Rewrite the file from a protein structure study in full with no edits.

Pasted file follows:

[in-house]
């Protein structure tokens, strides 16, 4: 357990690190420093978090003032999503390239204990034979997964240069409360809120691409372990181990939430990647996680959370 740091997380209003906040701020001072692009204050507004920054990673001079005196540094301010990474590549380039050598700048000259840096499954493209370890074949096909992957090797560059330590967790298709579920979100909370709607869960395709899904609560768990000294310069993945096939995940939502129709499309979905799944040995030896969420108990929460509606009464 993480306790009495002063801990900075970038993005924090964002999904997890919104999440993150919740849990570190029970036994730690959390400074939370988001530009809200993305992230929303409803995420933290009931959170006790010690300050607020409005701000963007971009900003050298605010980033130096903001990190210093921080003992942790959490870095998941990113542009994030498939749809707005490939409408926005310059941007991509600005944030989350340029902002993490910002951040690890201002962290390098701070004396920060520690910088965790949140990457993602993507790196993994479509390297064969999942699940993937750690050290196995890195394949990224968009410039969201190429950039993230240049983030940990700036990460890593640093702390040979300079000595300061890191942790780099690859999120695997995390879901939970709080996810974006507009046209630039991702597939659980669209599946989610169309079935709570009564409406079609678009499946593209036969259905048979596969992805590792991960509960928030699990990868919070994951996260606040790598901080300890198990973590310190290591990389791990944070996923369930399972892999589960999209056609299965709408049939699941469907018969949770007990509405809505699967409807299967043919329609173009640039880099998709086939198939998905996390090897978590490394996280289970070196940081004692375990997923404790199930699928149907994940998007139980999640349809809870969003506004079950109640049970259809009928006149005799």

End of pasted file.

[in-house]
């Protein structure tokens, strides 16, 4: 357990690190420093978090003032999503390239204990034979997964240069409360809120691409372990181990939430990647996680959370 740091997380209003906040701020001072692009204050507004920054990673001079005196540094301010990474590549380039050598700048000259840096499954493209370890074949096909992957090797560059330590967790298709579920979100909370709607869960395709899904609560768990000294310069993945096939995940939502129709499309979905799944040995030896969420108990929460509606009464 993480306790009495002063801990900075970038993005924090964002999904997890919104999440993150919740849990570190029970036994730690959390400074939370988001530009809200993305992230929303409803995420933290009931959170006790010690300050607020409005701000963007971009900003050298605010980033130096903001990190210093921080003992942790959490870095998941990113542009994030498939749809707005490939409408926005310059941007991509600005944030989350340029902002993490910002951040690890201002962290390098701070004396920060520690910088965790949140990457993602993507790196993994479509390297064969999942699940993937750690050290196995890195394949990224968009410039969201190429950039993230240049983030940990700036990460890593640093702390040979300079000595300061890191942790780099690859999120695997995390879901939970709080996810974006507009046209630039991702597939659980669209599946989610169309079935709570009564409406079609678009499946593209036969259905048979596969992805590792991960509960928030699990990868919070994951996260606040790598901080300890198990973590310190290591990389791990944070996923369930399972892999589960999209056609299965709408049939699941469907018969949770007990509405809505699967409807299967043919329609173009640039880099998709086939198939998905996390090897978590490394996280289970070196940081004692375990997923404790199930699928149907994940998007139980999640349809809870969003506004079950109640049970259809009928006149005799």